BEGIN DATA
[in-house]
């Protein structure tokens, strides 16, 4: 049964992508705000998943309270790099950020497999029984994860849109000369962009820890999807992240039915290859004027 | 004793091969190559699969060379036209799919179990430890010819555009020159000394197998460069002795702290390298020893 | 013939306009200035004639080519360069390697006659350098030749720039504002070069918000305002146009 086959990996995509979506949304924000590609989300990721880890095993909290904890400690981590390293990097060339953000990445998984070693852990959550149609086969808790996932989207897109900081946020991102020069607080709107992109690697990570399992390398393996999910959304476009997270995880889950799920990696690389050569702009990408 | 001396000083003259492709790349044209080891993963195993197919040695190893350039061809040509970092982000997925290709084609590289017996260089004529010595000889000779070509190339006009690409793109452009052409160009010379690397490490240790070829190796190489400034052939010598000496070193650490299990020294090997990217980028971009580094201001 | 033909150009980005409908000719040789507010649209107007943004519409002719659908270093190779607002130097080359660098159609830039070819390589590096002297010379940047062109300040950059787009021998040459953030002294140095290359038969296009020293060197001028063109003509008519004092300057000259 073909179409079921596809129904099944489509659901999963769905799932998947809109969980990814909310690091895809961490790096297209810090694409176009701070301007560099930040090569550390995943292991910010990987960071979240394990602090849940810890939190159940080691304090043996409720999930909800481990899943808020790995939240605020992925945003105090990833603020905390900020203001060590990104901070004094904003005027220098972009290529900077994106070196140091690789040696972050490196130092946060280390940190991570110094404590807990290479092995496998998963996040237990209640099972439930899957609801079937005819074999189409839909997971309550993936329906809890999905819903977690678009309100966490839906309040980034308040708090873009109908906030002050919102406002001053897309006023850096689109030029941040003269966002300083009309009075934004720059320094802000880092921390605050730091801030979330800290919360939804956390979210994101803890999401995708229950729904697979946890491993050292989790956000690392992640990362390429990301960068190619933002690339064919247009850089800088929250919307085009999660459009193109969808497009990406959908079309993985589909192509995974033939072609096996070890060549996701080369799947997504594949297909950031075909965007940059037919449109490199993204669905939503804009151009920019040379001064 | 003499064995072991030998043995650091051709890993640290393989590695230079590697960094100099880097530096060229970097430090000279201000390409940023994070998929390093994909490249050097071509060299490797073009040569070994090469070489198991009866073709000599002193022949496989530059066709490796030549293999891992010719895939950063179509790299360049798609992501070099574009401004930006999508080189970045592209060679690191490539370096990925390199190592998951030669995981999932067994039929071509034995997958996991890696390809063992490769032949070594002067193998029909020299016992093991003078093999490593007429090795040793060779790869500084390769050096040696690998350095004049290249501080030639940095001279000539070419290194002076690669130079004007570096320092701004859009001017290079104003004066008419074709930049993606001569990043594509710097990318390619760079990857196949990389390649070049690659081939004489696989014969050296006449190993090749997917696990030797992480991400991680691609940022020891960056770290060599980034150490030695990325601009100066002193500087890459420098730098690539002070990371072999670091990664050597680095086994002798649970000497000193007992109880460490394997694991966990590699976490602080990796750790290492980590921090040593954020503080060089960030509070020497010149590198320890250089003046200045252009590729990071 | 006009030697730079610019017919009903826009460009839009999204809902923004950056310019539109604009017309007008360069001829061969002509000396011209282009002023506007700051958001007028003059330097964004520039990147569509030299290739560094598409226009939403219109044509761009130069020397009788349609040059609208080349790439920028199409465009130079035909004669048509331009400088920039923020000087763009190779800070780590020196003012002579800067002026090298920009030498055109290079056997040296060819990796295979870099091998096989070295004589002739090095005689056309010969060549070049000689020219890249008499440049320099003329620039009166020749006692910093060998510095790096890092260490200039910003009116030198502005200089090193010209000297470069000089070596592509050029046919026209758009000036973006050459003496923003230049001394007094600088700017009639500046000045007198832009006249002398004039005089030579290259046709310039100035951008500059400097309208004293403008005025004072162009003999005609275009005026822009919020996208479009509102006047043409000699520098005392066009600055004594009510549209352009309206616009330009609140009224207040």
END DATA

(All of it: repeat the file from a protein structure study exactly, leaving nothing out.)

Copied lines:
[in-house]
């Protein structure tokens, strides 16, 4: 049964992508705000998943309270790099950020497999029984994860849109000369962009820890999807992240039915290859004027 | 004793091969190559699969060379036209799919179990430890010819555009020159000394197998460069002795702290390298020893 | 013939306009200035004639080519360069390697006659350098030749720039504002070069918000305002146009 086959990996995509979506949304924000590609989300990721880890095993909290904890400690981590390293990097060339953000990445998984070693852990959550149609086969808790996932989207897109900081946020991102020069607080709107992109690697990570399992390398393996999910959304476009997270995880889950799920990696690389050569702009990408 | 001396000083003259492709790349044209080891993963195993197919040695190893350039061809040509970092982000997925290709084609590289017996260089004529010595000889000779070509190339006009690409793109452009052409160009010379690397490490240790070829190796190489400034052939010598000496070193650490299990020294090997990217980028971009580094201001 | 033909150009980005409908000719040789507010649209107007943004519409002719659908270093190779607002130097080359660098159609830039070819390589590096002297010379940047062109300040950059787009021998040459953030002294140095290359038969296009020293060197001028063109003509008519004092300057000259 073909179409079921596809129904099944489509659901999963769905799932998947809109969980990814909310690091895809961490790096297209810090694409176009701070301007560099930040090569550390995943292991910010990987960071979240394990602090849940810890939190159940080691304090043996409720999930909800481990899943808020790995939240605020992925945003105090990833603020905390900020203001060590990104901070004094904003005027220098972009290529900077994106070196140091690789040696972050490196130092946060280390940190991570110094404590807990290479092995496998998963996040237990209640099972439930899957609801079937005819074999189409839909997971309550993936329906809890999905819903977690678009309100966490839906309040980034308040708090873009109908906030002050919102406002001053897309006023850096689109030029941040003269966002300083009309009075934004720059320094802000880092921390605050730091801030979330800290919360939804956390979210994101803890999401995708229950729904697979946890491993050292989790956000690392992640990362390429990301960068190619933002690339064919247009850089800088929250919307085009999660459009193109969808497009990406959908079309993985589909192509995974033939072609096996070890060549996701080369799947997504594949297909950031075909965007940059037919449109490199993204669905939503804009151009920019040379001064 | 003499064995072991030998043995650091051709890993640290393989590695230079590697960094100099880097530096060229970097430090000279201000390409940023994070998929390093994909490249050097071509060299490797073009040569070994090469070489198991009866073709000599002193022949496989530059066709490796030549293999891992010719895939950063179509790299360049798609992501070099574009401004930006999508080189970045592209060679690191490539370096990925390199190592998951030669995981999932067994039929071509034995997958996991890696390809063992490769032949070594002067193998029909020299016992093991003078093999490593007429090795040793060779790869500084390769050096040696690998350095004049290249501080030639940095001279000539070419290194002076690669130079004007570096320092701004859009001017290079104003004066008419074709930049993606001569990043594509710097990318390619760079990857196949990389390649070049690659081939004489696989014969050296006449190993090749997917696990030797992480991400991680691609940022020891960056770290060599980034150490030695990325601009100066002193500087890459420098730098690539002070990371072999670091990664050597680095086994002798649970000497000193007992109880460490394997694991966990590699976490602080990796750790290492980590921090040593954020503080060089960030509070020497010149590198320890250089003046200045252009590729990071 | 006009030697730079610019017919009903826009460009839009999204809902923004950056310019539109604009017309007008360069001829061969002509000396011209282009002023506007700051958001007028003059330097964004520039990147569509030299290739560094598409226009939403219109044509761009130069020397009788349609040059609208080349790439920028199409465009130079035909004669048509331009400088920039923020000087763009190779800070780590020196003012002579800067002026090298920009030498055109290079056997040296060819990796295979870099091998096989070295004589002739090095005689056309010969060549070049000689020219890249008499440049320099003329620039009166020749006692910093060998510095790096890092260490200039910003009116030198502005200089090193010209000297470069000089070596592509050029046919026209758009000036973006050459003496923003230049001394007094600088700017009639500046000045007198832009006249002398004039005089030579290259046709310039100035951008500059400097309208004293403008005025004072162009003999005609275009005026822009919020996208479009509102006047043409000699520098005392066009600055004594009510549209352009309206616009330009609140009224207040």